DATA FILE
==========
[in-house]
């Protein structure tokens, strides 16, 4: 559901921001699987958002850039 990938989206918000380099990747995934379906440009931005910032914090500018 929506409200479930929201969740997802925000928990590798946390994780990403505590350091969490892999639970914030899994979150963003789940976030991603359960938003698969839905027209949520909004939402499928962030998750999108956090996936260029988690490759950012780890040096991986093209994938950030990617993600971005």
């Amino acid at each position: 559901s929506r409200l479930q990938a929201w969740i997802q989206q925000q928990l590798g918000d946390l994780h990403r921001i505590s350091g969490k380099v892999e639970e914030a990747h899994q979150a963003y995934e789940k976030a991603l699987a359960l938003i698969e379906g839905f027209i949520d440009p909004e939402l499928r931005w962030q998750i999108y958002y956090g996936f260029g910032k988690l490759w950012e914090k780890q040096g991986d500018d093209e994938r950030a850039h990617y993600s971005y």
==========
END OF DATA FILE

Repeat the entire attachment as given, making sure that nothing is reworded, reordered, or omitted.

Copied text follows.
[in-house]
């Protein structure tokens, strides 16, 4: 559901921001699987958002850039 990938989206918000380099990747995934379906440009931005910032914090500018 929506409200479930929201969740997802925000928990590798946390994780990403505590350091969490892999639970914030899994979150963003789940976030991603359960938003698969839905027209949520909004939402499928962030998750999108956090996936260029988690490759950012780890040096991986093209994938950030990617993600971005």
């Amino acid at each position: 559901s929506r409200l479930q990938a929201w969740i997802q989206q925000q928990l590798g918000d946390l994780h990403r921001i505590s350091g969490k380099v892999e639970e914030a990747h899994q979150a963003y995934e789940k976030a991603l699987a359960l938003i698969e379906g839905f027209i949520d440009p909004e939402l499928r931005w962030q998750i999108y958002y956090g996936f260029g910032k988690l490759w950012e914090k780890q040096g991986d500018d093209e994938r950030a850039h990617y993600s971005y």